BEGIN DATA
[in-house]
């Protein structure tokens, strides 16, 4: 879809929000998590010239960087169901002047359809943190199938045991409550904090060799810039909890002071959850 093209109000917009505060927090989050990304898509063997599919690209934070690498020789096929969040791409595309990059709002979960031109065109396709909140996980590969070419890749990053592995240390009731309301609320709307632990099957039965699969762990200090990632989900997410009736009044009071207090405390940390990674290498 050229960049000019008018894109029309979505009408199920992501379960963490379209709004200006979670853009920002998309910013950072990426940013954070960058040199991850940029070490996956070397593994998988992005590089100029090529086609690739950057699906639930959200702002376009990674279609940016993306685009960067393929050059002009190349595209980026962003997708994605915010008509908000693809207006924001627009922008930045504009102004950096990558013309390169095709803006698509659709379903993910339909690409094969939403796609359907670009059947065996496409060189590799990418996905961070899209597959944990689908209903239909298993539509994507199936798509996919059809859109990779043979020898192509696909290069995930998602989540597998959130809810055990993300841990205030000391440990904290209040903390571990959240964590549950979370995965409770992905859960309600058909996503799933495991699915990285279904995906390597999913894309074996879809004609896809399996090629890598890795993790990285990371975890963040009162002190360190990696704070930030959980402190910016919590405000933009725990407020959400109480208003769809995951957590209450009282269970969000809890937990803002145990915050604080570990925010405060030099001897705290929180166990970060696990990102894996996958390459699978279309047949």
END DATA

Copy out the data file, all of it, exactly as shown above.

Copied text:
[in-house]
């Protein structure tokens, strides 16, 4: 879809929000998590010239960087169901002047359809943190199938045991409550904090060799810039909890002071959850 093209109000917009505060927090989050990304898509063997599919690209934070690498020789096929969040791409595309990059709002979960031109065109396709909140996980590969070419890749990053592995240390009731309301609320709307632990099957039965699969762990200090990632989900997410009736009044009071207090405390940390990674290498 050229960049000019008018894109029309979505009408199920992501379960963490379209709004200006979670853009920002998309910013950072990426940013954070960058040199991850940029070490996956070397593994998988992005590089100029090529086609690739950057699906639930959200702002376009990674279609940016993306685009960067393929050059002009190349595209980026962003997708994605915010008509908000693809207006924001627009922008930045504009102004950096990558013309390169095709803006698509659709379903993910339909690409094969939403796609359907670009059947065996496409060189590799990418996905961070899209597959944990689908209903239909298993539509994507199936798509996919059809859109990779043979020898192509696909290069995930998602989540597998959130809810055990993300841990205030000391440990904290209040903390571990959240964590549950979370995965409770992905859960309600058909996503799933495991699915990285279904995906390597999913894309074996879809004609896809399996090629890598890795993790990285990371975890963040009162002190360190990696704070930030959980402190910016919590405000933009725990407020959400109480208003769809995951957590209450009282269970969000809890937990803002145990915050604080570990925010405060030099001897705290929180166990970060696990990102894996996958390459699978279309047949």